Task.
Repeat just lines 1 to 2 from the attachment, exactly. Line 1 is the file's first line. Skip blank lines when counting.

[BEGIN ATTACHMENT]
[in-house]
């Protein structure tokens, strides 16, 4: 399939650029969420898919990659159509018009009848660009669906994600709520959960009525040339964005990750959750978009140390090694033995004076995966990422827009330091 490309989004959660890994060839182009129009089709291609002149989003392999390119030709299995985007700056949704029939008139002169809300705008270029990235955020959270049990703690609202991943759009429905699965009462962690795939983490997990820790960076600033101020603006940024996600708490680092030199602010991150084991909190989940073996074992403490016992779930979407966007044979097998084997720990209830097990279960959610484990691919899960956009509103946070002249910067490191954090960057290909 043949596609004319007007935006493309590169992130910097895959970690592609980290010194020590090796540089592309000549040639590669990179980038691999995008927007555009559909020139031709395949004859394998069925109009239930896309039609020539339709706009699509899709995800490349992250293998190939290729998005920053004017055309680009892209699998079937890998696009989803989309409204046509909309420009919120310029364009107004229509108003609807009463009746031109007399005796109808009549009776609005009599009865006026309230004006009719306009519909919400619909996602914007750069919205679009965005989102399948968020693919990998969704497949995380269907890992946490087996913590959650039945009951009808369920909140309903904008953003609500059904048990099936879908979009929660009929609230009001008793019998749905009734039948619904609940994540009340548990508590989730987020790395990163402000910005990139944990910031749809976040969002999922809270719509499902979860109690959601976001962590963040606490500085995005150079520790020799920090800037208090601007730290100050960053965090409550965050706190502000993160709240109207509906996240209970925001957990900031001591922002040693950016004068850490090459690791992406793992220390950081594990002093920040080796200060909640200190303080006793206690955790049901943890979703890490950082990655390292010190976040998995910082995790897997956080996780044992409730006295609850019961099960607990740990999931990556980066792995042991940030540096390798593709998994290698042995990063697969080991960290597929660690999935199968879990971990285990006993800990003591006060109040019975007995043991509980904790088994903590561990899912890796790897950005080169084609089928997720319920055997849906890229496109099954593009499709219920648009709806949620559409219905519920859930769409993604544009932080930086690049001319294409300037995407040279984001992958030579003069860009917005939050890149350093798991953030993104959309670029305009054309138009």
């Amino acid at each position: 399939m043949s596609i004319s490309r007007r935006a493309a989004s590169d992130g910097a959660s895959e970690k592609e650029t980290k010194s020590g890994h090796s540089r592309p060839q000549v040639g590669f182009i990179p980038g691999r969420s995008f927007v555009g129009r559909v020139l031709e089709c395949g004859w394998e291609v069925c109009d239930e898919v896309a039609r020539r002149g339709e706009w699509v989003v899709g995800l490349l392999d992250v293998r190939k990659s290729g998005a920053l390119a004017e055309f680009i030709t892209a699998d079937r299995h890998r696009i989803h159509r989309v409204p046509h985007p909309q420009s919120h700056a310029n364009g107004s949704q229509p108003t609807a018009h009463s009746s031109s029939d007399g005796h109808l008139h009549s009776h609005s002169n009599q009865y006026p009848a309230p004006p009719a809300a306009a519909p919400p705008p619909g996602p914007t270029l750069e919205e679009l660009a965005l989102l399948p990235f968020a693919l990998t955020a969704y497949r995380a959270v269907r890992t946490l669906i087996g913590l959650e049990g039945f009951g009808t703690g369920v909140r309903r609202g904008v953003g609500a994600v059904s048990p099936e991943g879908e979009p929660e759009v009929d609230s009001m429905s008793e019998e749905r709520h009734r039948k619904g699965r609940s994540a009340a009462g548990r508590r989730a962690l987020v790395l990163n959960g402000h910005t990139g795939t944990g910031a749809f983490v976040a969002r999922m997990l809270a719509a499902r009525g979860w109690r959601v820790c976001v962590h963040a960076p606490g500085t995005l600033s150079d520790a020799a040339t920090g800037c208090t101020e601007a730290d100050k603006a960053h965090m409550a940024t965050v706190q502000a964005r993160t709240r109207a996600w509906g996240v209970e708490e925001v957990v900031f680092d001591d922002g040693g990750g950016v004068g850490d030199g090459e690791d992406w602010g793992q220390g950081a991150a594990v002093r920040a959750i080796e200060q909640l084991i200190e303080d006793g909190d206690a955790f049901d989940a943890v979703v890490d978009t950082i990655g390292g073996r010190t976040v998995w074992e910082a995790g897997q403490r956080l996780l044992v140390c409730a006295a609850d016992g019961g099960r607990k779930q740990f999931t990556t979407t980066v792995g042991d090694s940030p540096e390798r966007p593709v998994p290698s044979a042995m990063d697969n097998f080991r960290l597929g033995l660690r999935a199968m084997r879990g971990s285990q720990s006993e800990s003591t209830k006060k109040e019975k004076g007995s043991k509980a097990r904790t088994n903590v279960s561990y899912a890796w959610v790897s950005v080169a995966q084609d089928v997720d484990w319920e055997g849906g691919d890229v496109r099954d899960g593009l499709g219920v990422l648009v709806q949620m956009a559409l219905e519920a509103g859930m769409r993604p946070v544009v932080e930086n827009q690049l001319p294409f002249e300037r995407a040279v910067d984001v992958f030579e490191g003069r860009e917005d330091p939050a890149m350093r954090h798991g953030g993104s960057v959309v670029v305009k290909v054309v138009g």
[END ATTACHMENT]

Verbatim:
[in-house]
């Protein structure tokens, strides 16, 4: 399939650029969420898919990659159509018009009848660009669906994600709520959960009525040339964005990750959750978009140390090694033995004076995966990422827009330091 490309989004959660890994060839182009129009089709291609002149989003392999390119030709299995985007700056949704029939008139002169809300705008270029990235955020959270049990703690609202991943759009429905699965009462962690795939983490997990820790960076600033101020603006940024996600708490680092030199602010991150084991909190989940073996074992403490016992779930979407966007044979097998084997720990209830097990279960959610484990691919899960956009509103946070002249910067490191954090960057290909 043949596609004319007007935006493309590169992130910097895959970690592609980290010194020590090796540089592309000549040639590669990179980038691999995008927007555009559909020139031709395949004859394998069925109009239930896309039609020539339709706009699509899709995800490349992250293998190939290729998005920053004017055309680009892209699998079937890998696009989803989309409204046509909309420009919120310029364009107004229509108003609807009463009746031109007399005796109808009549009776609005009599009865006026309230004006009719306009519909919400619909996602914007750069919205679009965005989102399948968020693919990998969704497949995380269907890992946490087996913590959650039945009951009808369920909140309903904008953003609500059904048990099936879908979009929660009929609230009001008793019998749905009734039948619904609940994540009340548990508590989730987020790395990163402000910005990139944990910031749809976040969002999922809270719509499902979860109690959601976001962590963040606490500085995005150079520790020799920090800037208090601007730290100050960053965090409550965050706190502000993160709240109207509906996240209970925001957990900031001591922002040693950016004068850490090459690791992406793992220390950081594990002093920040080796200060909640200190303080006793206690955790049901943890979703890490950082990655390292010190976040998995910082995790897997956080996780044992409730006295609850019961099960607990740990999931990556980066792995042991940030540096390798593709998994290698042995990063697969080991960290597929660690999935199968879990971990285990006993800990003591006060109040019975007995043991509980904790088994903590561990899912890796790897950005080169084609089928997720319920055997849906890229496109099954593009499709219920648009709806949620559409219905519920859930769409993604544009932080930086690049001319294409300037995407040279984001992958030579003069860009917005939050890149350093798991953030993104959309670029305009054309138009």